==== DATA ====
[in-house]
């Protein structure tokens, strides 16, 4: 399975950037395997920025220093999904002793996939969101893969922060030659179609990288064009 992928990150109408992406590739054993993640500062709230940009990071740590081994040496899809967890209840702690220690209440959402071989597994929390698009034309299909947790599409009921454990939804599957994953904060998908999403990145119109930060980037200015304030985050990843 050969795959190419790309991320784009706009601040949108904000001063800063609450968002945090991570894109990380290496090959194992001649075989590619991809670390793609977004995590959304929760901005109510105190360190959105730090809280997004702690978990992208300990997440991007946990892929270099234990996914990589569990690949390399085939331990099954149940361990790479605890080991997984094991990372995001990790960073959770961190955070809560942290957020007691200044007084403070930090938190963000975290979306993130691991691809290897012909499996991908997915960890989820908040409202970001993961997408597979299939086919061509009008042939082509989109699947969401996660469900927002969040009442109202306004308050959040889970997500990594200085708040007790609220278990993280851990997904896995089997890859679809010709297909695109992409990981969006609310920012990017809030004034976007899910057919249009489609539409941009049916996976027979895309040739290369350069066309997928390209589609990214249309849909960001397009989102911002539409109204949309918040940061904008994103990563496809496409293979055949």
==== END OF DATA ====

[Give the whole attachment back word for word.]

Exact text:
[in-house]
């Protein structure tokens, strides 16, 4: 399975950037395997920025220093999904002793996939969101893969922060030659179609990288064009 992928990150109408992406590739054993993640500062709230940009990071740590081994040496899809967890209840702690220690209440959402071989597994929390698009034309299909947790599409009921454990939804599957994953904060998908999403990145119109930060980037200015304030985050990843 050969795959190419790309991320784009706009601040949108904000001063800063609450968002945090991570894109990380290496090959194992001649075989590619991809670390793609977004995590959304929760901005109510105190360190959105730090809280997004702690978990992208300990997440991007946990892929270099234990996914990589569990690949390399085939331990099954149940361990790479605890080991997984094991990372995001990790960073959770961190955070809560942290957020007691200044007084403070930090938190963000975290979306993130691991691809290897012909499996991908997915960890989820908040409202970001993961997408597979299939086919061509009008042939082509989109699947969401996660469900927002969040009442109202306004308050959040889970997500990594200085708040007790609220278990993280851990997904896995089997890859679809010709297909695109992409990981969006609310920012990017809030004034976007899910057919249009489609539409941009049916996976027979895309040739290369350069066309997928390209589609990214249309849909960001397009989102911002539409109204949309918040940061904008994103990563496809496409293979055949």